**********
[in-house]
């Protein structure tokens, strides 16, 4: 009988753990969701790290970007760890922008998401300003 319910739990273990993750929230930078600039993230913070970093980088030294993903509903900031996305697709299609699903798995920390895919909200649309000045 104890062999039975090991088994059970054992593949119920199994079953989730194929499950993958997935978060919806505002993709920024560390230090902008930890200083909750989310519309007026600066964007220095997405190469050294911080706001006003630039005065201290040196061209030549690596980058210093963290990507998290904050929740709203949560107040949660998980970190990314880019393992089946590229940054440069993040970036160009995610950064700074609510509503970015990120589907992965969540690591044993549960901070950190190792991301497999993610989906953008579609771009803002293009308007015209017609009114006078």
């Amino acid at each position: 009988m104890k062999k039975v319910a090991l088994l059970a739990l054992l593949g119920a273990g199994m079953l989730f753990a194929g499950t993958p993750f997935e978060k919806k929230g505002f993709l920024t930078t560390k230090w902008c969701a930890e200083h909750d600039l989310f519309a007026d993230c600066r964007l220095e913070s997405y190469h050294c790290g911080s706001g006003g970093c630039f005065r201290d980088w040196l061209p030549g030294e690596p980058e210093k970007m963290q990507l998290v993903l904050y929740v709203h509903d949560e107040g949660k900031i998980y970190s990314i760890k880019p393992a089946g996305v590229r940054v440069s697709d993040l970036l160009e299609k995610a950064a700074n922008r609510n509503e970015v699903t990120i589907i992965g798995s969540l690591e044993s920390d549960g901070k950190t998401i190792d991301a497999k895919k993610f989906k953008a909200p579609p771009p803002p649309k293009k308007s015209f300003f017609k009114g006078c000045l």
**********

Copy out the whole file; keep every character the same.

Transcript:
[in-house]
């Protein structure tokens, strides 16, 4: 009988753990969701790290970007760890922008998401300003 319910739990273990993750929230930078600039993230913070970093980088030294993903509903900031996305697709299609699903798995920390895919909200649309000045 104890062999039975090991088994059970054992593949119920199994079953989730194929499950993958997935978060919806505002993709920024560390230090902008930890200083909750989310519309007026600066964007220095997405190469050294911080706001006003630039005065201290040196061209030549690596980058210093963290990507998290904050929740709203949560107040949660998980970190990314880019393992089946590229940054440069993040970036160009995610950064700074609510509503970015990120589907992965969540690591044993549960901070950190190792991301497999993610989906953008579609771009803002293009308007015209017609009114006078």
């Amino acid at each position: 009988m104890k062999k039975v319910a090991l088994l059970a739990l054992l593949g119920a273990g199994m079953l989730f753990a194929g499950t993958p993750f997935e978060k919806k929230g505002f993709l920024t930078t560390k230090w902008c969701a930890e200083h909750d600039l989310f519309a007026d993230c600066r964007l220095e913070s997405y190469h050294c790290g911080s706001g006003g970093c630039f005065r201290d980088w040196l061209p030549g030294e690596p980058e210093k970007m963290q990507l998290v993903l904050y929740v709203h509903d949560e107040g949660k900031i998980y970190s990314i760890k880019p393992a089946g996305v590229r940054v440069s697709d993040l970036l160009e299609k995610a950064a700074n922008r609510n509503e970015v699903t990120i589907i992965g798995s969540l690591e044993s920390d549960g901070k950190t998401i190792d991301a497999k895919k993610f989906k953008a909200p579609p771009p803002p649309k293009k308007s015209f300003f017609k009114g006078c000045l």